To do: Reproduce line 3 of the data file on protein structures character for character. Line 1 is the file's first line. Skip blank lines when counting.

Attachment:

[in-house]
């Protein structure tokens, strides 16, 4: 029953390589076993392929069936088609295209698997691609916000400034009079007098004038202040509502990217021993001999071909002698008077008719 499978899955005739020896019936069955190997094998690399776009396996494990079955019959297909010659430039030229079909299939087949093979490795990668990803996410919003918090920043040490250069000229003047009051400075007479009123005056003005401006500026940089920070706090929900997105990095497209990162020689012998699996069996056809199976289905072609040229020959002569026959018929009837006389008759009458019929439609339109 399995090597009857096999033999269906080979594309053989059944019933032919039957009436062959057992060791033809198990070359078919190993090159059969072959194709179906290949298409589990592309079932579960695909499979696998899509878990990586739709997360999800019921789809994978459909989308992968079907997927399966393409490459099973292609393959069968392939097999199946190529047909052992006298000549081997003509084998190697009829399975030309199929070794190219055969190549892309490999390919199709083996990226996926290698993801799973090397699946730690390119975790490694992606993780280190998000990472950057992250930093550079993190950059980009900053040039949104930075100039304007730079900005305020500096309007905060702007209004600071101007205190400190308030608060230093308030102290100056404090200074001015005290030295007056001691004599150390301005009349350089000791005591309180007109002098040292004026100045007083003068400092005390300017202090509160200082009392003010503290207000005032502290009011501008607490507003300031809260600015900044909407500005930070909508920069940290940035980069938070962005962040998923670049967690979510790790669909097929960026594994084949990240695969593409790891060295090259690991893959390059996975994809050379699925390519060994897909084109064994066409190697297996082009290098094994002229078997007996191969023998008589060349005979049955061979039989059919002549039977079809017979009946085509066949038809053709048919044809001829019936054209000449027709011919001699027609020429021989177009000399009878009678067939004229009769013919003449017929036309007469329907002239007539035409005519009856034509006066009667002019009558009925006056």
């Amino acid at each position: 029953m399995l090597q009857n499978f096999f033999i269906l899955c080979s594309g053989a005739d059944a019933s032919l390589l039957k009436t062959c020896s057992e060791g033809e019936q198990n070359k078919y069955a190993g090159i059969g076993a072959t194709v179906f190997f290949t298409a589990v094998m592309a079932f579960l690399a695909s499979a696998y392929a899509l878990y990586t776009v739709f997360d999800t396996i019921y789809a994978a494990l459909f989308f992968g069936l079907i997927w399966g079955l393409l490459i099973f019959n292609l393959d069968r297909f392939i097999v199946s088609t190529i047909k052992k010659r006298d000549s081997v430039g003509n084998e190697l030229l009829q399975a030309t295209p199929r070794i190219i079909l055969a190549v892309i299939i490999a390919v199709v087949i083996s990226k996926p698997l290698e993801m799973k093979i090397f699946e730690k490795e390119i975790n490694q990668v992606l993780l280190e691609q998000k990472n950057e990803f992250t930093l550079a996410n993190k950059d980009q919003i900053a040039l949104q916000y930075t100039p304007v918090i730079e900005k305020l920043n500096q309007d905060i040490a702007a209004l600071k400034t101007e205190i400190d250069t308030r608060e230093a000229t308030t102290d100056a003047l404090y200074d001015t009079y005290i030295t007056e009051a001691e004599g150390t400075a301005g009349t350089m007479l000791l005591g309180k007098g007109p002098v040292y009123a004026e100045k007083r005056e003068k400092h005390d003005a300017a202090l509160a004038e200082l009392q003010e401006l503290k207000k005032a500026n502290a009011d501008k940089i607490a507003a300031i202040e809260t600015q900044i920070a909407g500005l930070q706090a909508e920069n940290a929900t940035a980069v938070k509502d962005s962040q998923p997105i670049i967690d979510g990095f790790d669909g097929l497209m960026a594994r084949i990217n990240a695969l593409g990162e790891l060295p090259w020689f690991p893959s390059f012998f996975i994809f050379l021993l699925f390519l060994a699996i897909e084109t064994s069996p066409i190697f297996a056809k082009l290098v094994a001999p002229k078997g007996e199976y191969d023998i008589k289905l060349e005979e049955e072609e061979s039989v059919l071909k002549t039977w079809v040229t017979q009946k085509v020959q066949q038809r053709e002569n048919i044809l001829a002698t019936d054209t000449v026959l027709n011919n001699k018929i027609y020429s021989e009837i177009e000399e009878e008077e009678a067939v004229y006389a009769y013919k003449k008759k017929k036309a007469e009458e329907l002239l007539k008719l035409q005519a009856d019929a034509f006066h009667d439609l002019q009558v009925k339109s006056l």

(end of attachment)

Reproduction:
């Amino acid at each position: 029953m399995l090597q009857n499978f096999f033999i269906l899955c080979s594309g053989a005739d059944a019933s032919l390589l039957k009436t062959c020896s057992e060791g033809e019936q198990n070359k078919y069955a190993g090159i059969g076993a072959t194709v179906f190997f290949t298409a589990v094998m592309a079932f579960l690399a695909s499979a696998y392929a899509l878990y990586t776009v739709f997360d999800t396996i019921y789809a994978a494990l459909f989308f992968g069936l079907i997927w399966g079955l393409l490459i099973f019959n292609l393959d069968r297909f392939i097999v199946s088609t190529i047909k052992k010659r006298d000549s081997v430039g003509n084998e190697l030229l009829q399975a030309t295209p199929r070794i190219i079909l055969a190549v892309i299939i490999a390919v199709v087949i083996s990226k996926p698997l290698e993801m799973k093979i090397f699946e730690k490795e390119i975790n490694q990668v992606l993780l280190e691609q998000k990472n950057e990803f992250t930093l550079a996410n993190k950059d980009q919003i900053a040039l949104q916000y930075t100039p304007v918090i730079e900005k305020l920043n500096q309007d905060i040490a702007a209004l600071k400034t101007e205190i400190d250069t308030r608060e230093a000229t308030t102290d100056a003047l404090y200074d001015t009079y005290i030295t007056e009051a001691e004599g150390t400075a301005g009349t350089m007479l000791l005591g309180k007098g007109p002098v040292y009123a004026e100045k007083r005056e003068k400092h005390d003005a300017a202090l509160a004038e200082l009392q003010e401006l503290k207000k005032a500026n502290a009011d501008k940089i607490a507003a300031i202040e809260t600015q900044i920070a909407g500005l930070q706090a909508e920069n940290a929900t940035a980069v938070k509502d962005s962040q998923p997105i670049i967690d979510g990095f790790d669909g097929l497209m960026a594994r084949i990217n990240a695969l593409g990162e790891l060295p090259w020689f690991p893959s390059f012998f996975i994809f050379l021993l699925f390519l060994a699996i897909e084109t064994s069996p066409i190697f297996a056809k082009l290098v094994a001999p002229k078997g007996e199976y191969d023998i008589k289905l060349e005979e049955e072609e061979s039989v059919l071909k002549t039977w079809v040229t017979q009946k085509v020959q066949q038809r053709e002569n048919i044809l001829a002698t019936d054209t000449v026959l027709n011919n001699k018929i027609y020429s021989e009837i177009e000399e009878e008077e009678a067939v004229y006389a009769y013919k003449k008759k017929k036309a007469e009458e329907l002239l007539k008719l035409q005519a009856d019929a034509f006066h009667d439609l002019q009558v009925k339109s006056l």